Posted by Rachel Tsunemoto on November 27, 2013 in Decision-Making, Infographic, Thanksgiving Week | 3 Comments
Before waiting in line, tackling the crowds, and opening up your wallet this holiday weekend, mentally prepare yourself for the shopping frenzy of Black Friday by exploring the neuroscience behind why we buy.
Great infographic but I’m still waiting for anything consistent to come from the flurry of interest in neuromarketing, which fails to produce substantive behavioral effects. In addition, studies on people’s judgments of wine quality are quite specific to wine–a lot of people argue that wine actually just doesn’t have that much differentiation, and when a product does have a larger quality range, people are still sensitive to that. Domain specific knowledge (which most consumers have when making a very large purchase, like electronics) washes these effects out, too. Do you think most of these effects occur in a grey area, when a consumer has very little other evidence to draw on when making a purchase?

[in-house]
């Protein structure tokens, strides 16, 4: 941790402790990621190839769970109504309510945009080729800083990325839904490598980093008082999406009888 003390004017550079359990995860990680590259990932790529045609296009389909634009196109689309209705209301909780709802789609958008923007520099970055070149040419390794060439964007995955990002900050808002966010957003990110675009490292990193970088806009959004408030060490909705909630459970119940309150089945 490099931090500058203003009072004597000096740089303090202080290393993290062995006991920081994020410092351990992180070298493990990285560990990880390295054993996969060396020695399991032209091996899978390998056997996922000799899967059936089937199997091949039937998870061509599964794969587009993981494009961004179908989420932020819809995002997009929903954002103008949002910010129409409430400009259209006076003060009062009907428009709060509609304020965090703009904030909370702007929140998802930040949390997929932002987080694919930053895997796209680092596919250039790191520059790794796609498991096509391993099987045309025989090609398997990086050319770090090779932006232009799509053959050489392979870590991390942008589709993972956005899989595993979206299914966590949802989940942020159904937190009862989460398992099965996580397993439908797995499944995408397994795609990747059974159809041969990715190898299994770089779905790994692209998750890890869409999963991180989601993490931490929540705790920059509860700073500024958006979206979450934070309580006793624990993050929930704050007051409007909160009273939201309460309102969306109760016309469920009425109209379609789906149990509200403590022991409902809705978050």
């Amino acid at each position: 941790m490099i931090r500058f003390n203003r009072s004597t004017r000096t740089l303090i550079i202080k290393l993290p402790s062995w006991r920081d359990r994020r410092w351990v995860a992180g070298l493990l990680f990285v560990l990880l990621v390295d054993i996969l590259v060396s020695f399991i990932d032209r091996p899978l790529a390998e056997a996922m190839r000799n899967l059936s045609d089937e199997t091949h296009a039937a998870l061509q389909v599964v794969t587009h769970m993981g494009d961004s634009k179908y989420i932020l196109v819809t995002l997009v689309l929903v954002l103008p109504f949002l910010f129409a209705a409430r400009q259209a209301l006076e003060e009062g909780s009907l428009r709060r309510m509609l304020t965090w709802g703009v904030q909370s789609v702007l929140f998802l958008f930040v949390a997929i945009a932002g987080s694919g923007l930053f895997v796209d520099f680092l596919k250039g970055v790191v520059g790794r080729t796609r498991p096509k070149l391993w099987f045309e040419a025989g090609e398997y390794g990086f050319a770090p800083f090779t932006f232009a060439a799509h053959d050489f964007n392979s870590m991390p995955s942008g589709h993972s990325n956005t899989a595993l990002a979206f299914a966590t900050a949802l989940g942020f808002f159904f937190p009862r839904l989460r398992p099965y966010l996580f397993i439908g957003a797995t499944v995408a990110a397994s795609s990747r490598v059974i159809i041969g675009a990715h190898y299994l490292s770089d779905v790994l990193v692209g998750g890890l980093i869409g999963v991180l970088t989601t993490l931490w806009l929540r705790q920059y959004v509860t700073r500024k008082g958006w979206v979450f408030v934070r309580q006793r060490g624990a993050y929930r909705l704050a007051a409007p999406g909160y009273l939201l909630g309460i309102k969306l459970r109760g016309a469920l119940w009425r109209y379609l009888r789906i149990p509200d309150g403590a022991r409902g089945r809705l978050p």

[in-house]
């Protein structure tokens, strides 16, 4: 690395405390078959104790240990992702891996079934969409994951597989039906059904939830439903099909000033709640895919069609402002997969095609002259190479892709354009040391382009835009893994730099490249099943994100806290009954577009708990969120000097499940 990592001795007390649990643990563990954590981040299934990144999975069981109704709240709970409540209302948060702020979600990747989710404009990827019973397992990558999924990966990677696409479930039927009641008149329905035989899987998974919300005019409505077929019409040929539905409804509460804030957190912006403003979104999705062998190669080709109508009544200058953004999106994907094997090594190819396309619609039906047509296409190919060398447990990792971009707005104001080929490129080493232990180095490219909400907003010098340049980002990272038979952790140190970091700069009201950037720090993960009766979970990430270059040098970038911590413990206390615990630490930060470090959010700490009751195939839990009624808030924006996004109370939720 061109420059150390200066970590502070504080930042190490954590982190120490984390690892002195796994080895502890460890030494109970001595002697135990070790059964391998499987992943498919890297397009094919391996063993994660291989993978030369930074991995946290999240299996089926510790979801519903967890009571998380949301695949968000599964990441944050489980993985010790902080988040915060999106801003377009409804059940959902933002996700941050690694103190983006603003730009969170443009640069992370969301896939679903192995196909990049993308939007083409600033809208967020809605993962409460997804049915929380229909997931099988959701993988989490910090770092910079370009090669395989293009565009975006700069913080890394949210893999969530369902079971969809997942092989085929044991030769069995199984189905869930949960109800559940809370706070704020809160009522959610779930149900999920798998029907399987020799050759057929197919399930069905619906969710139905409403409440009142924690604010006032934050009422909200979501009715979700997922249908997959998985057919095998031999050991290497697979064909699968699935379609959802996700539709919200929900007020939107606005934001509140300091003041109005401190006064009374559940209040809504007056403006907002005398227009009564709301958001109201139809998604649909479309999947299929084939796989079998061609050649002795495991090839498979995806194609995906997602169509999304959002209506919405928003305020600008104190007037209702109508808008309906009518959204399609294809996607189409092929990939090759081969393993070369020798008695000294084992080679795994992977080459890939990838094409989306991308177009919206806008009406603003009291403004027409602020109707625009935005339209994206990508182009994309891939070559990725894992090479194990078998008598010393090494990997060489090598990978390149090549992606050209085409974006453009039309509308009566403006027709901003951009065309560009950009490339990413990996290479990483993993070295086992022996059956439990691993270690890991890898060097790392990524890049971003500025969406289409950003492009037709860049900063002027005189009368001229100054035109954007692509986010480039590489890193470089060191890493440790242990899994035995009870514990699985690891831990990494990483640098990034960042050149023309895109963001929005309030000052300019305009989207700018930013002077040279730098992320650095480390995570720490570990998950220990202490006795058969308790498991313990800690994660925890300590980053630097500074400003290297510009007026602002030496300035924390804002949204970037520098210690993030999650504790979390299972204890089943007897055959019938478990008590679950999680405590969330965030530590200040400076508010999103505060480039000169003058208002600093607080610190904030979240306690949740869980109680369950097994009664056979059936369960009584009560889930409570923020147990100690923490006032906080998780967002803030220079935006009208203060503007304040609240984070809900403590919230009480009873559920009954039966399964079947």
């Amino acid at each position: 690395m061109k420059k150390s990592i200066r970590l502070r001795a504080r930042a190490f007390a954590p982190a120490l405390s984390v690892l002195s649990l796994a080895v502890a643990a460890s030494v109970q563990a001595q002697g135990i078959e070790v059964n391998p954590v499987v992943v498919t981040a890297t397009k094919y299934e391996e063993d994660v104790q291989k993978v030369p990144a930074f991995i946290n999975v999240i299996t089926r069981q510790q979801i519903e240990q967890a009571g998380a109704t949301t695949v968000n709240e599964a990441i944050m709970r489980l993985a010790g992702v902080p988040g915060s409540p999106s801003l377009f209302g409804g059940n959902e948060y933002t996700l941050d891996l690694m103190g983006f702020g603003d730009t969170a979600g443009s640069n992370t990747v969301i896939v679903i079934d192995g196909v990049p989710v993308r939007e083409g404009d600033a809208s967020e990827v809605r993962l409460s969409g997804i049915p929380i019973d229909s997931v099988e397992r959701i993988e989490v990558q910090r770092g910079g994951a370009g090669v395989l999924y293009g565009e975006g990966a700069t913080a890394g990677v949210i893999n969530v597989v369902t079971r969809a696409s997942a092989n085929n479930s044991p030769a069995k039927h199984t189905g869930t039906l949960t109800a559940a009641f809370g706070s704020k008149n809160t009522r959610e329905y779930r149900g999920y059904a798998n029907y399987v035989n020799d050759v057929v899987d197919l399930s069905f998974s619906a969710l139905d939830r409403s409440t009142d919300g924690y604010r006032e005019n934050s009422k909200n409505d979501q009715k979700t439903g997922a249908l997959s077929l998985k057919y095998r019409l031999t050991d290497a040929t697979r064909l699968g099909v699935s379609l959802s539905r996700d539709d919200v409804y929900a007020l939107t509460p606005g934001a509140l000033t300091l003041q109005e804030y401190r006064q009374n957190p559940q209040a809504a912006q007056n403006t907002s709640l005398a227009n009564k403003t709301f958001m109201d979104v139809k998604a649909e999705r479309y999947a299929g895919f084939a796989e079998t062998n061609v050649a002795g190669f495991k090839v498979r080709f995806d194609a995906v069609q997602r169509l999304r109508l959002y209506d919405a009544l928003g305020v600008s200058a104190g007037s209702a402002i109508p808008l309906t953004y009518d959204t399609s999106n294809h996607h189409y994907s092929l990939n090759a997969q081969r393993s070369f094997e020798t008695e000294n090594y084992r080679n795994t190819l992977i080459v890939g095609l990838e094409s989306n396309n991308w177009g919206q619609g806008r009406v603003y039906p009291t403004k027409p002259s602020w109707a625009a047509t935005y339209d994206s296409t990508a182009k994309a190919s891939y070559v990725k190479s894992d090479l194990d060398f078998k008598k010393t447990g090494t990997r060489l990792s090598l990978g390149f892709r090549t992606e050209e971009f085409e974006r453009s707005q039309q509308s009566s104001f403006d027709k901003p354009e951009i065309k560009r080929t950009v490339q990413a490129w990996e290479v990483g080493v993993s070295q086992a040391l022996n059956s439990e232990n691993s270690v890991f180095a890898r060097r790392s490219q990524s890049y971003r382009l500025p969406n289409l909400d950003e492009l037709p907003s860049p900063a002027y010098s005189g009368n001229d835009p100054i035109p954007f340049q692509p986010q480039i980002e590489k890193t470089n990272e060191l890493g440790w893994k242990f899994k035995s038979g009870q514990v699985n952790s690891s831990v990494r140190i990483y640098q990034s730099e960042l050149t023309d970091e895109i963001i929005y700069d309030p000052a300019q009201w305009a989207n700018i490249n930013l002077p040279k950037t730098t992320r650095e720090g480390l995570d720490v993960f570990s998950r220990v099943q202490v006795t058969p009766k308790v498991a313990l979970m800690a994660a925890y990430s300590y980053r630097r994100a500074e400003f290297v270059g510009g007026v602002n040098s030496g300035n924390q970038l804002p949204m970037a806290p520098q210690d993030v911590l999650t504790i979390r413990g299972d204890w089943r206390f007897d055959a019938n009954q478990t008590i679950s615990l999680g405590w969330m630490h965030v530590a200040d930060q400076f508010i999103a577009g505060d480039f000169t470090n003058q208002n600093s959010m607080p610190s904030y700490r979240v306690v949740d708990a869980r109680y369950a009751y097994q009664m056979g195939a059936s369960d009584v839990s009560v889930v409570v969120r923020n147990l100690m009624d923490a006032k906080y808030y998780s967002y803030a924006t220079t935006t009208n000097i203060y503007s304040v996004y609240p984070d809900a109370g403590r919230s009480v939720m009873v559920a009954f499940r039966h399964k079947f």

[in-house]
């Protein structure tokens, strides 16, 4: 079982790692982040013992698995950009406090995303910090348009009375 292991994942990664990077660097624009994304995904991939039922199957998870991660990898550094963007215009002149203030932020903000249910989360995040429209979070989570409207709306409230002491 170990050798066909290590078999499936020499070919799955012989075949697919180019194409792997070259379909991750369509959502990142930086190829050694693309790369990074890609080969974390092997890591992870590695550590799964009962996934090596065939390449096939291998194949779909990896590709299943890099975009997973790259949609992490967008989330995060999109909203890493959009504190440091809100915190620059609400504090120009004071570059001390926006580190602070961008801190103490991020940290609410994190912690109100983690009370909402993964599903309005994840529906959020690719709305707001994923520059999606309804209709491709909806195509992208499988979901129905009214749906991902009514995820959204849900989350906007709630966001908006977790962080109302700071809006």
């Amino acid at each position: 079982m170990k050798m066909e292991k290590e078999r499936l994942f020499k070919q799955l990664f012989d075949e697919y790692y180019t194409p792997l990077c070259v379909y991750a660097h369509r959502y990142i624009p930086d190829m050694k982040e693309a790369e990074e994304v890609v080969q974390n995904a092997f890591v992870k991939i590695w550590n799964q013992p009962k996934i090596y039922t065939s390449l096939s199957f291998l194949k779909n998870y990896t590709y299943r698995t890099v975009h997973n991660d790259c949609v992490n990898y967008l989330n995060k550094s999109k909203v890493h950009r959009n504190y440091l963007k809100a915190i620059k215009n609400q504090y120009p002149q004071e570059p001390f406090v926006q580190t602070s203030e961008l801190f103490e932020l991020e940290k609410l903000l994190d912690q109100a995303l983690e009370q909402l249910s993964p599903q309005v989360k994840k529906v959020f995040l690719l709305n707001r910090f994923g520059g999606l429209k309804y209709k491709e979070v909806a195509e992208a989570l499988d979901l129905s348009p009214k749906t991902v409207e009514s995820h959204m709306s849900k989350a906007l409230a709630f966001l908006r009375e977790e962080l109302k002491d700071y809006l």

All in all, I think one has to be really careful when talking about economic behaviors. It’s easy to write explanations from a hindsight position of critiquing unnecessary consumption at Black Friday, but there’s also a lot of evidence that people often DON’T purchases goods and resources that they need (think about the medical world), so these effects seem to apply to very limited circumstances, too. How would these effects impact our judgments about goods and services where an objectively valid and consistent price doesn’t exist, and the price is very malleable and difficult to determine?
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